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Ehlers-Danlos Syndrome

By

Frank Pessler

, MD, PhD, Helmholtz Centre for Infection Research

Last full review/revision Oct 2020| Content last modified Oct 2020
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Topic Resources

Ehlers-Danlos syndrome is a rare hereditary disorder of connective tissue that results in unusually flexible joints, very elastic skin, and fragile tissues.

  • This syndrome is caused by a defect in one of the genes that control the production of connective tissue.

  • Typical symptoms include flexible joints, a humpback, flat feet, and elastic skin.

  • The diagnosis is based on symptoms and results of a physical examination.

  • Most people with this syndrome have a normal life span.

  • There is no cure for Ehlers-Danlos syndrome.

Ehlers-Danlos syndrome is caused by an abnormality in one of the genes that controls the production of connective tissue. Connective tissue is the tough, often fibrous tissue that binds the body's structures together and provides support and elasticity.

There are 6 major types (with widely varying severity) of Ehlers-Danlos syndrome involving different genes and causing slightly different changes. The result is abnormally fragile connective tissue, which causes problems in joints and bones and may weaken internal organs.

Symptoms of Ehlers-Danlos Syndrome

Complications of Ehlers-Danlos syndrome

Ehlers-Danlos syndrome may alter the body’s response to injuries. Minor injuries may result in wide gaping wounds. Although these wounds usually do not bleed excessively, they leave wide scars. Sprains and dislocations develop frequently.

In a small number of children with Ehlers-Danlos syndrome, the blood does not clot normally, so bleeding from minor wounds may be difficult to stop.

Diagnosis of Ehlers-Danlos Syndrome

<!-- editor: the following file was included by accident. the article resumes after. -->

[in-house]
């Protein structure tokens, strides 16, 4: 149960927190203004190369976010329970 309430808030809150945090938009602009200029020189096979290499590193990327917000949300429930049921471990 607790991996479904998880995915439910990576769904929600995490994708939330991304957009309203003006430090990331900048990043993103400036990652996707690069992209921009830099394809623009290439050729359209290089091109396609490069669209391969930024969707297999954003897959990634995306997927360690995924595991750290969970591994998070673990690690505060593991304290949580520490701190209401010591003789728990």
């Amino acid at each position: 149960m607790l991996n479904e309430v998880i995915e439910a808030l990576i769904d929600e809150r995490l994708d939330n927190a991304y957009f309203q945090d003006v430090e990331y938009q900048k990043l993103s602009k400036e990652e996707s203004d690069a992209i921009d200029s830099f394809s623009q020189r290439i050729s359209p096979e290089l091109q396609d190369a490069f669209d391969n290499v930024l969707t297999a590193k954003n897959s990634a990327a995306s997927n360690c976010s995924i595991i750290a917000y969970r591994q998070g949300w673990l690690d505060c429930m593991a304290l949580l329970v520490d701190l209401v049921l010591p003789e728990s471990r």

• A doctor's evaluation

  • Genetic testing

  • Skin biopsy

  • Imaging tests to detect complications

A doctor bases the diagnosis of Ehlers-Danlos syndrome on the symptoms and results of a physical examination. To confirm the diagnosis, genetic tests are usually done.

The doctor can try to determine some of the types of Ehlers-Danlos syndrome by taking a sample of skin to examine under a microscope (biopsy).

Other tests are done to check for conditions that are associated with complications. For example, echocardiography Echocardiography and Other Ultrasound Procedures Ultrasonography uses high-frequency (ultrasound) waves bounced off internal structures to produce a moving image. It uses no x-rays. Ultrasonography of the heart (echocardiography) is one of... read more Echocardiography and Other Ultrasound Procedures and other imaging tests are usually done to detect problems with the heart or blood vessels.

Prognosis of Ehlers-Danlos Syndrome

Despite the many and varied complications people with Ehlers-Danlos syndrome may have, their life span is usually normal. However, in a few people with one type of Ehlers-Danlos syndrome, complications (usually bleeding) are fatal.

Treatment of Ehlers-Danlos Syndrome

  • Injury prevention

There is no way to cure Ehlers-Danlos syndrome or correct the abnormalities in the connective tissue. Injuries can be treated, but it may be difficult for a doctor to stitch cuts because stitches tend to tear out of the fragile tissue. Usually, using an adhesive tape or medical skin glue closes cuts more easily and leaves less scarring.

Special precautions should be taken to prevent injuries. For example, children with severe forms of Ehlers-Danlos syndrome can wear protective clothing and padding.

Surgery requires special techniques that minimize injury and ensure that a large supply of blood is available for transfusion. An obstetrician (a doctor who specializes in childbirth and in caring for and treating women who are giving birth) must supervise pregnancy and delivery. Genetic counseling for family members is suggested.

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